Law on the Line

Let’s talk about law and faith. The law requires a certain faith – faith that it will perform in our collective best interest. Last year in particular, it was easy to lose that faith. Several high-profile cases brought to light incongruities in our judicial systems that unduly exonerated some, while persecuting others. Take the case of Wall Street. Following the 2008 crash, the US government put together its best legal team to root out what went wrong and who were the culprits. In a case where rapacious greed and gross misconduct were clearly at play, the government failed to prosecute a single major banker. Or look to the cold-blooded murder of Trayvon Martin by neighborhood vigilante George Zimmerman. Using Florida’s ‘Stand Your Ground’ law, lawyers were able to justify the racially-charged murder of a defenseless boy. Then there’s Guantanamo Bay, a prison run by the ‘most democratic nation’ in the world, still holding people stripped of their rights. All of this is technically legal.

Meanwhile at the other end of the spectrum, we witnessed several watchdogs, activists, and whistle blowers punished for their attempts to bring such injustices to light. As we speak Julian Assange, founder of Wikileaks, is still stuck in the Ecuadorian Embassy in London; Edward Snowden is desperately searching for asylum in any country that will take him; and members of the punk band Pussy Riot endured grueling days and nights in a Russian gulag. To put it in movie terms, it seems that the bad guys are winning, and the good guys are all in jail. So what good is the law?

As usual with these matters, we run the risk of straying too far from architecture. But the law is an inherently spatial affair; it conditions not only our behavior but also the spaces we build. Think of the balcony at the Ecuadorian Embassy, where Assange was able to deliver a press conference. In this case, architecture via the law, created a podium for a wanted man to speak. Or look at the transit zone at Sheremetyevo airport where Snowden was able to plot his next move, without technically stepping foot on Russian soil.

These are exceptional cases, to be fair. Far more banal yet arguably more impactful, is the long list of rules an architect must abide by to run a successful practice. Procurement processes, professional certification, liability insurance, copyrights and patents – dull for sure – but it all restricts what an architect can do. Furthermore it incites the specter of litigation, the death knell for any small practice. And the regulations keep coming – over the last decades, architectural practice has heaped on more codes and protocols to both protect itself but also restrict its agency.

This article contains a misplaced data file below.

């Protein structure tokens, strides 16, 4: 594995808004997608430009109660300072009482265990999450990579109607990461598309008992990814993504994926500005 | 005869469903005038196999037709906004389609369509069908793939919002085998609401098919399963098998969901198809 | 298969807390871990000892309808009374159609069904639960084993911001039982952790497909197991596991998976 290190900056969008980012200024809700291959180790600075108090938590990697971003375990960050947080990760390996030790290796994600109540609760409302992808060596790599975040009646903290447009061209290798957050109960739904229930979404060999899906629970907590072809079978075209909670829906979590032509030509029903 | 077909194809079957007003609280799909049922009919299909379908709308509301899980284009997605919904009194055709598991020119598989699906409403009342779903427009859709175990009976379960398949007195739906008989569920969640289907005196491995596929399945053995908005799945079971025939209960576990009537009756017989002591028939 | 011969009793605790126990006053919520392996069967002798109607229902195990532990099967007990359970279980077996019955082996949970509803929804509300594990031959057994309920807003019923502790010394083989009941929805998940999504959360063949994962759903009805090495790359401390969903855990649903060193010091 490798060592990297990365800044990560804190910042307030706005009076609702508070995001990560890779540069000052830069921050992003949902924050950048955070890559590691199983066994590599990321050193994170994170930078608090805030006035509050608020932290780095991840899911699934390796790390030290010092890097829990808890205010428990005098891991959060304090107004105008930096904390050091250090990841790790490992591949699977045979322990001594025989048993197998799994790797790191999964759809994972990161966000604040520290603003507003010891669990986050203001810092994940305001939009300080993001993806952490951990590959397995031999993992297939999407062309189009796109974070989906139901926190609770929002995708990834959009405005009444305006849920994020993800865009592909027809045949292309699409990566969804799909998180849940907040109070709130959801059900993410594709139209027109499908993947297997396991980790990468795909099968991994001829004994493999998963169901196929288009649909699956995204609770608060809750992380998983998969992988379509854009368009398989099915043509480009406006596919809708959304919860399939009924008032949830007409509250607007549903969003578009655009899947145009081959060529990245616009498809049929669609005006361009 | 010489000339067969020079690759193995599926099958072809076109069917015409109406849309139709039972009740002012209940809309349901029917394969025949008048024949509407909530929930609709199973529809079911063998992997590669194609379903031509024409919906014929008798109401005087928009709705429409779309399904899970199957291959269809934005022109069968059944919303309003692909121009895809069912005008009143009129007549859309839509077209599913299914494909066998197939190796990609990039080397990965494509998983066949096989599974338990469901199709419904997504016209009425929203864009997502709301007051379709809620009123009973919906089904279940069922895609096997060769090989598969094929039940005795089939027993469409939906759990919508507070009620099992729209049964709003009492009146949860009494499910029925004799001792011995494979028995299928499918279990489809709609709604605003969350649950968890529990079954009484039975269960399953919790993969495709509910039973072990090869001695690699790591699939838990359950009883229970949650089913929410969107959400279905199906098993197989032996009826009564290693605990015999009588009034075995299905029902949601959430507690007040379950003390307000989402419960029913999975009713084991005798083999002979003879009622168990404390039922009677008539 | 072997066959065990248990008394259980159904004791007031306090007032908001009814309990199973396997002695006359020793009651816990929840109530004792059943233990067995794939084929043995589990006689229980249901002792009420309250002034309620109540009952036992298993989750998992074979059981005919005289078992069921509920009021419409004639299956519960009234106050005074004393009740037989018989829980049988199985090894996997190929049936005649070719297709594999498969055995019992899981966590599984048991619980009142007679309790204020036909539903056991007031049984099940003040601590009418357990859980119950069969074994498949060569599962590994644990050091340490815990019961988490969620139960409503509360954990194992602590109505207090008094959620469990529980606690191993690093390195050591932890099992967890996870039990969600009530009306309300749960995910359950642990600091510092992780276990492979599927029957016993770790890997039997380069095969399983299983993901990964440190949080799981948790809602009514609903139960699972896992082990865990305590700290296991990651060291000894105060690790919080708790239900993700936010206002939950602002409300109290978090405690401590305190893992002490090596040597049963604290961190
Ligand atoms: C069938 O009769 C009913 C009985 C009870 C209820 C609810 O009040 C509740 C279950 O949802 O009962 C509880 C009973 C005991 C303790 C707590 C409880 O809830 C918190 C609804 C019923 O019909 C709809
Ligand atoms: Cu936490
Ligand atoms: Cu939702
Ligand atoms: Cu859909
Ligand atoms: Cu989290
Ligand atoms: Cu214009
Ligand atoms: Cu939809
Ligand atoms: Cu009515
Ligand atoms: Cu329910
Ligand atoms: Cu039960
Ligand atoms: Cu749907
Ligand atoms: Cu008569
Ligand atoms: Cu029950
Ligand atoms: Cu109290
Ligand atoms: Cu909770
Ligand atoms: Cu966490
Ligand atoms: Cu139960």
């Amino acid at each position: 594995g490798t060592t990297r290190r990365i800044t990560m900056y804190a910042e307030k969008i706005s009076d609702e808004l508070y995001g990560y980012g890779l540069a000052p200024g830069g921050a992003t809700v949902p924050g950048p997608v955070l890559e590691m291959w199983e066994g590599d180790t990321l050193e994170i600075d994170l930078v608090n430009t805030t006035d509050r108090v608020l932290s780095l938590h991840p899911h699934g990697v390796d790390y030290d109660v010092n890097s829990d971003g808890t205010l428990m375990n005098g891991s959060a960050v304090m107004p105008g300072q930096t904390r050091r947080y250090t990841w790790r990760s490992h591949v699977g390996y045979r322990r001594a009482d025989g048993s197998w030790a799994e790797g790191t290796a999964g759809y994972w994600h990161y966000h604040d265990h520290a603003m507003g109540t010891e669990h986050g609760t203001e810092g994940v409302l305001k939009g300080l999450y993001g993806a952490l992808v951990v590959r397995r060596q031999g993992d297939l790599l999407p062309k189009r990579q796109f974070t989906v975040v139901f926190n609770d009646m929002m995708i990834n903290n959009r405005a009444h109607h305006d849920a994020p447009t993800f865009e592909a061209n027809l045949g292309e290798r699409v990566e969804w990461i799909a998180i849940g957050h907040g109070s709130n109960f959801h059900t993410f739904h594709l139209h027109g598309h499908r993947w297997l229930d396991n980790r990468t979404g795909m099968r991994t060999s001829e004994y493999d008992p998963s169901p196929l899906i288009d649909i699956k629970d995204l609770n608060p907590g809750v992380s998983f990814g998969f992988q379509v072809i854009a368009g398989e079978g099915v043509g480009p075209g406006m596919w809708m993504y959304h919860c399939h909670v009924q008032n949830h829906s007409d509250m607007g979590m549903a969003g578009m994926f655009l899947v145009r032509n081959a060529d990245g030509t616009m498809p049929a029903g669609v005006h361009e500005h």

Then there are the laws that define what gets built, mostly well-intentioned rules designed for safety and well-being: maximum heights, fire codes, setbacks, etc. But the slow pace at which the laws change, insure that some absurdities remain – for instance a British standard that mandates all windows be a height and size cleanable by a 65 year-old woman. These local peculiarities stick out when an architect travels abroad and sees the absence of regulations in similar situations. For the globally ambitious architect, such laws become a thorn in the side, seen increasingly as parochial in a globalized world. Furthermore when engineering and new digital production can create impossible architectural forms, the law remains the limiting factor.

At a broader level, architecture is dictated by the laws that shape society, and in turn the kinds of commissions being offered. For instance, in a nation that legally promotes home ownership, but also allows for extreme income disparities, the demand for luxury villas will far outweigh that for public housing. For the socially-minded architect, this, of course, causes friction. How does an architect, with an ambition to create open democratic spaces, deal with the anti-homosexual laws of Uganda, or the abortion laws of Ireland, or slave labor in Qatar?

Perhaps most alarming, which the case of Guantanamo Bay makes clear, is that there is an outside to the law. Law is not all pervasive. When civil law stops, military law doesn’t simply take over. The most alarming is not a lack of law, but the discovery that ‘outside’ can coexist with ‘inside’. That the legal system can declare moments, places, and individuals as being outside when it chooses to. The right of exclusion.

At this point we might all throw our hands up, and give in. For the law has the look and posture of an immovable beast. But noisily giving up is an adolescent attitude. While the law might be obstinate, it isn’t static, and a mature position is to look at how to ultimately change it rather than simply deny it. For instance, the other day it was reported that the eighty-five richest people in the world owned about as much wealth as the poorest fifty percent. A terrible statistic, but that didn’t just happen overnight. It was created through decades of lobbying for laws that favored the one percent, through the creation of special zones of exception, through disingenuous rhetoric of trickle-down and freedom.

To give a negative picture some light, history is marked by the many great figures and movements that have successfully fought for rights and legislation to improve society. We’ve come a long way. And that fight continues with countless NGOs and organizations trying to tackle contemporary social problems. Architects need to steal a page from their playbook. They have a toolset to work with, to expose, subvert, by-pass and even ignore the law. Or create new facts on the ground, changing the law by consequence. In the end, architecture is not just about making good buildings; it’s about insuring that the proper conditions exist to make good buildings.

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